Scholz, J.-R., Widmer-Schnidrig, R.b, Davis, P.c, Lognonné, P.d, Pinot, B.e, Garcia, R.F.e, Hurst, K.f, Pou, L.g, Nimmo, F.g, Barkaoui, S.d, de Raucourt, S.d, Knapmeyer-Endrun, B.h, Knapmeyer, M.i, Orhand-Mainsant, G.e, Compaire, N.e, Cuvier, A.j, Beucler, É.j, Bonnin, M.j, Joshi, R.a, Sainton, G.d, Stutzmann, E.d, Schimmel, M.k, Horleston, A.l, Böse, M.m, Ceylan, S.n, Clinton, J.m. (2020). Detection, Analysis, and Removal of Glitches From InSight’s Seismic Data From Mars. Earth and Space Science, 7(11).


The instrument package SEIS (Seismic Experiment for Internal Structure) with the three very broadband and three short-period seismic sensors is installed on the surface on Mars as part of NASA's InSight Discovery mission. When compared to terrestrial installations, SEIS is deployed in a very harsh wind and temperature environment that leads to inevitable degradation of the quality of the recorded data. One ubiquitous artifact in the raw data is an abundance of transient one-sided pulses often accompanied by high-frequency spikes. These pulses, which we term “glitches”, can be modeled as the response of the instrument to a step in acceleration, while the spikes can be modeled as the response to a simultaneous step in displacement. We attribute the glitches primarily to SEIS-internal stress relaxations caused by the large temperature variations to which the instrument is exposed during a Martian day. Only a small fraction of glitches correspond to a motion of the SEIS package as a whole caused by minuscule tilts of either the instrument or the ground. In this study, we focus on the analysis of the glitch+spike phenomenon and present how these signals can be automatically detected and removed from SEIS's raw data. As glitches affect many standard seismological analysis methods such as receiver functions, spectral decomposition and source inversions, we anticipate that studies of the Martian seismicity as well as studies of Mars' internal structure should benefit from deglitched seismic data.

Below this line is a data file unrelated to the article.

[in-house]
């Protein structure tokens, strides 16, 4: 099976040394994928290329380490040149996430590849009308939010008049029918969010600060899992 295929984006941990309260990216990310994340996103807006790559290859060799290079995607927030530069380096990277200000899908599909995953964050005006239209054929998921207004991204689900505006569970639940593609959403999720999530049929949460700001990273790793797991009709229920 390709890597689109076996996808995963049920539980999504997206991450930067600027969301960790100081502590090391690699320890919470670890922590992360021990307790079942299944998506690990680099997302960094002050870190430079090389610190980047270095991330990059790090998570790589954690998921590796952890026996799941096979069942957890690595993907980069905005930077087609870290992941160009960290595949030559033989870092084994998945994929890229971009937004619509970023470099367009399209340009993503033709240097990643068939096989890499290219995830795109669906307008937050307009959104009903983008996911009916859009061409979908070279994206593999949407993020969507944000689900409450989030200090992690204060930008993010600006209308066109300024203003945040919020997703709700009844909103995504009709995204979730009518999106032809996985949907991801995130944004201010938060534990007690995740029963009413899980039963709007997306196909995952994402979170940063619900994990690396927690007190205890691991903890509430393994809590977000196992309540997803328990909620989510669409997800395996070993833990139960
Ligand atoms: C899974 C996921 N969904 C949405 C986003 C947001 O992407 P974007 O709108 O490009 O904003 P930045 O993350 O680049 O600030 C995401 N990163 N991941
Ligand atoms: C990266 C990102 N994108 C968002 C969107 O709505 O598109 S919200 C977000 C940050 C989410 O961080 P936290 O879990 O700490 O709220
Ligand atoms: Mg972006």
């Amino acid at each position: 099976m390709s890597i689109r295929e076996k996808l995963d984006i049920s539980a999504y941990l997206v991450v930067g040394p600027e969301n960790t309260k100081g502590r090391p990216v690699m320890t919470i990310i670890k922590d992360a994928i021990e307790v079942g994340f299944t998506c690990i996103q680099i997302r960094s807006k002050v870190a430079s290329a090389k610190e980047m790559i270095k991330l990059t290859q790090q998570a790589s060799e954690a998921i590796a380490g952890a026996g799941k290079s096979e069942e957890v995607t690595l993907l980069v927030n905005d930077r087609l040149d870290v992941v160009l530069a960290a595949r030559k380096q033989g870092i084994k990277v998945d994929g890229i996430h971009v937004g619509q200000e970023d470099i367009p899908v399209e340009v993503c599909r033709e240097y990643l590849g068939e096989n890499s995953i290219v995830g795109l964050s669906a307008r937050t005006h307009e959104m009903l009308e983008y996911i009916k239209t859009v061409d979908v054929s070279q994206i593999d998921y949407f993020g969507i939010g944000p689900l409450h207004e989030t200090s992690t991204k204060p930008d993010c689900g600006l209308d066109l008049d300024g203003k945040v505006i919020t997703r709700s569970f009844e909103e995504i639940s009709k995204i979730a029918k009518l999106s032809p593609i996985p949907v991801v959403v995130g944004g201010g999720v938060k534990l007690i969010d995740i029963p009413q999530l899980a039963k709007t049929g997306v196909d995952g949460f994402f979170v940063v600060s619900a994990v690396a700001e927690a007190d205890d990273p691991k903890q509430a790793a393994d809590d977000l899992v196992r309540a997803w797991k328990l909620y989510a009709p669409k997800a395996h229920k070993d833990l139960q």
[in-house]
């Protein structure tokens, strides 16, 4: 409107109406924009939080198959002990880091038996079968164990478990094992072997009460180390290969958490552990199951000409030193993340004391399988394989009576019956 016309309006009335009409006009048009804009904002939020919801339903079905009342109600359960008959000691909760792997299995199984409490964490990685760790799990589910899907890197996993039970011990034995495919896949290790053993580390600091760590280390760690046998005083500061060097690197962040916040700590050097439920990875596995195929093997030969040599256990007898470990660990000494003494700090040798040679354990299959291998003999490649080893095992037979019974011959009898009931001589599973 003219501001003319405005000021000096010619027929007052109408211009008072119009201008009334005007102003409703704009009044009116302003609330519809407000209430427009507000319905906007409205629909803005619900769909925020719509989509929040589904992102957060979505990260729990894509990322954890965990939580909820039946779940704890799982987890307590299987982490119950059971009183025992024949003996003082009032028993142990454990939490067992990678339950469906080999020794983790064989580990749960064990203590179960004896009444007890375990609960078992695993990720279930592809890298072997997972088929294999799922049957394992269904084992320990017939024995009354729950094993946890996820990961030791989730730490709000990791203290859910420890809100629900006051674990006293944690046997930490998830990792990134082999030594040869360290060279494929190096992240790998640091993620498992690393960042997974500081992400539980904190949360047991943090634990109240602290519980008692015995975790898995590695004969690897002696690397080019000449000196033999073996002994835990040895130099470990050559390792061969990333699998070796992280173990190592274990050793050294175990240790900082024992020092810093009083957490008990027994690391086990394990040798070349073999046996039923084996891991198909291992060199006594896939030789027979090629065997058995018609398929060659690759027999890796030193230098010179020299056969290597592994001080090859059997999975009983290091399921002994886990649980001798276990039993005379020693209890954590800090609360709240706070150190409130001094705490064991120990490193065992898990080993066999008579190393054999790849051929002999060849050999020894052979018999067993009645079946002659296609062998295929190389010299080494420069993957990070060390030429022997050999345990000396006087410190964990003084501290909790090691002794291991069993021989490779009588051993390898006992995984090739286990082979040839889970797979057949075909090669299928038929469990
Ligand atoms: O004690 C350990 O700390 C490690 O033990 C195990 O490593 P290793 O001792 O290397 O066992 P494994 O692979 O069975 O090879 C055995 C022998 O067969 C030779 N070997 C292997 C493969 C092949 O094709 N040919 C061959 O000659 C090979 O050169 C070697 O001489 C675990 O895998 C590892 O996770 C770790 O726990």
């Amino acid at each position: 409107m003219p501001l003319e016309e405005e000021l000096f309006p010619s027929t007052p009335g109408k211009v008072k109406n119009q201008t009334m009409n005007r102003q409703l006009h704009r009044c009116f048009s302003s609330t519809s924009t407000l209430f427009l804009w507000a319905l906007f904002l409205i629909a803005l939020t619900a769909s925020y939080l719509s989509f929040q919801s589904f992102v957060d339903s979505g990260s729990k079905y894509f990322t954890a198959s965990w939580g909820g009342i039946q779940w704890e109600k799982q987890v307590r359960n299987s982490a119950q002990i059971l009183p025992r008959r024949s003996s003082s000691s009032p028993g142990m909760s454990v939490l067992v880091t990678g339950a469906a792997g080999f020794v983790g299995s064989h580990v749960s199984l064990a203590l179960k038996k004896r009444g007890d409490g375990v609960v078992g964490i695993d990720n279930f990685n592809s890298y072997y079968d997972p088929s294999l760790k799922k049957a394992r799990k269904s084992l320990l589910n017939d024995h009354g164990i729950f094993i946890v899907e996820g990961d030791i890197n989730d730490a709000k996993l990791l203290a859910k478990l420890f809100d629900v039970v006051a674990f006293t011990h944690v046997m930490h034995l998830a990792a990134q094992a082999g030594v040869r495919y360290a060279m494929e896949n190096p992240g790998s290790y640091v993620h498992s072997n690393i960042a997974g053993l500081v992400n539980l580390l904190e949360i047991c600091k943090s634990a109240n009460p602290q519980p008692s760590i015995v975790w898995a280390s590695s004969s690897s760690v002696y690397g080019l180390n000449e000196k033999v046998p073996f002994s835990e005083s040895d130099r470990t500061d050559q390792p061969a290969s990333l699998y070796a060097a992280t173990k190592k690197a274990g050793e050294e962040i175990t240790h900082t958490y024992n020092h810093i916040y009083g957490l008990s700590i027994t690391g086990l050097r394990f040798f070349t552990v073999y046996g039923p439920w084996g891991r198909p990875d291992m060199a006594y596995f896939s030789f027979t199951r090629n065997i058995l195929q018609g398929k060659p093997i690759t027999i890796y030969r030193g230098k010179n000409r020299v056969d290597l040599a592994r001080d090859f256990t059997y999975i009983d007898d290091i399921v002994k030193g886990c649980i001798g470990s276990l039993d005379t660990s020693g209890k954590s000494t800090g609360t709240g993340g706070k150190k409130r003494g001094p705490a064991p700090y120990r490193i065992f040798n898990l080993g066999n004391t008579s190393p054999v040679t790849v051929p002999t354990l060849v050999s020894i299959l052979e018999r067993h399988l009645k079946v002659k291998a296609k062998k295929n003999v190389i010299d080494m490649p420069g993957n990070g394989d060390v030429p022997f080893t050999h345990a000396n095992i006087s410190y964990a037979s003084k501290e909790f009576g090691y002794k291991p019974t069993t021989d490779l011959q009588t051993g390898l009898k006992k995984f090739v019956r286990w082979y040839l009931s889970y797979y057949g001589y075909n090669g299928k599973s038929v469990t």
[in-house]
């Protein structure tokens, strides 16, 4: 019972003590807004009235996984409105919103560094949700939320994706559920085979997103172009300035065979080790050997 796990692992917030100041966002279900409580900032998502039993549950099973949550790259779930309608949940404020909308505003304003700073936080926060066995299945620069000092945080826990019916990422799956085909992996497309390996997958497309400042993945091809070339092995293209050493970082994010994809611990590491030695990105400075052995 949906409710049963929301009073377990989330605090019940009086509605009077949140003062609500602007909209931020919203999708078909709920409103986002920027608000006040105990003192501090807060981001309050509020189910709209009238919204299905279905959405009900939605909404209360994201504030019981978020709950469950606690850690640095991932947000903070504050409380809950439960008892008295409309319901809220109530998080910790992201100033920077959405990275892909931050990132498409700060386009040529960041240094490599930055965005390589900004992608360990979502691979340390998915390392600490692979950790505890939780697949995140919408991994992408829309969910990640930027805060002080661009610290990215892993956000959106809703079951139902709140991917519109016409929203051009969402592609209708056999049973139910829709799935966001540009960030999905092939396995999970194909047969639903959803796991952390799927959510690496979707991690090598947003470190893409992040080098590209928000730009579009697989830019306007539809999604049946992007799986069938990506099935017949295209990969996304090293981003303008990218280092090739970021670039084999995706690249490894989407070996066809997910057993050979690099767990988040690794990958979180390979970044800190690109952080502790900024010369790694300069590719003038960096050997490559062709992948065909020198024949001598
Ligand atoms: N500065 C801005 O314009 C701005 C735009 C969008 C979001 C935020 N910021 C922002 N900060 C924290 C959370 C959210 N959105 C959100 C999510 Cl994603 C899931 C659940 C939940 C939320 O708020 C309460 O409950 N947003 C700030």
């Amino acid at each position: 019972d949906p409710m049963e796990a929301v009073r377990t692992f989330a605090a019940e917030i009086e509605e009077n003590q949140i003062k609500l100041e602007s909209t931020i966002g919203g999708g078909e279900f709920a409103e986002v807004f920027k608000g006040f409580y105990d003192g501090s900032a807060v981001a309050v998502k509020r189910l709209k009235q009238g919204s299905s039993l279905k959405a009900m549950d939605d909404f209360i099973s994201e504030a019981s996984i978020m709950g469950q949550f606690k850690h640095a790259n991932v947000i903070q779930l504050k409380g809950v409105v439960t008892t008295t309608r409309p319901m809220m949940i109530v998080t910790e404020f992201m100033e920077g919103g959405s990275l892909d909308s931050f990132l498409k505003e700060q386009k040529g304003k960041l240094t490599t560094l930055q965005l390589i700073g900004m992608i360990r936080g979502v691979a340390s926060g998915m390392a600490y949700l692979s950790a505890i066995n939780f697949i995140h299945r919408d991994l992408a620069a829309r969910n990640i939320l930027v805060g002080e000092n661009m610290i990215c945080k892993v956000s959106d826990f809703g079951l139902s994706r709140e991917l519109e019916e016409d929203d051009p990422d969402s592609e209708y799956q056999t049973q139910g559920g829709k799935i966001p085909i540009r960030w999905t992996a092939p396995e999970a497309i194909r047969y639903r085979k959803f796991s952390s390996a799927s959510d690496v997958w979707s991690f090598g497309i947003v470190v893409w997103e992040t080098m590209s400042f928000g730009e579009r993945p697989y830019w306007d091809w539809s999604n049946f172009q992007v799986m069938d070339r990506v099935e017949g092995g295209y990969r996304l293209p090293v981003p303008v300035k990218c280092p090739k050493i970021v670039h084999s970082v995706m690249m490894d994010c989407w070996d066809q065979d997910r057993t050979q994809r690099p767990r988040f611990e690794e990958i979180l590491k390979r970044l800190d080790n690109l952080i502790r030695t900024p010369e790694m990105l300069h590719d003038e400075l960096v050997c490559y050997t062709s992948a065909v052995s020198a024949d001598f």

Original article

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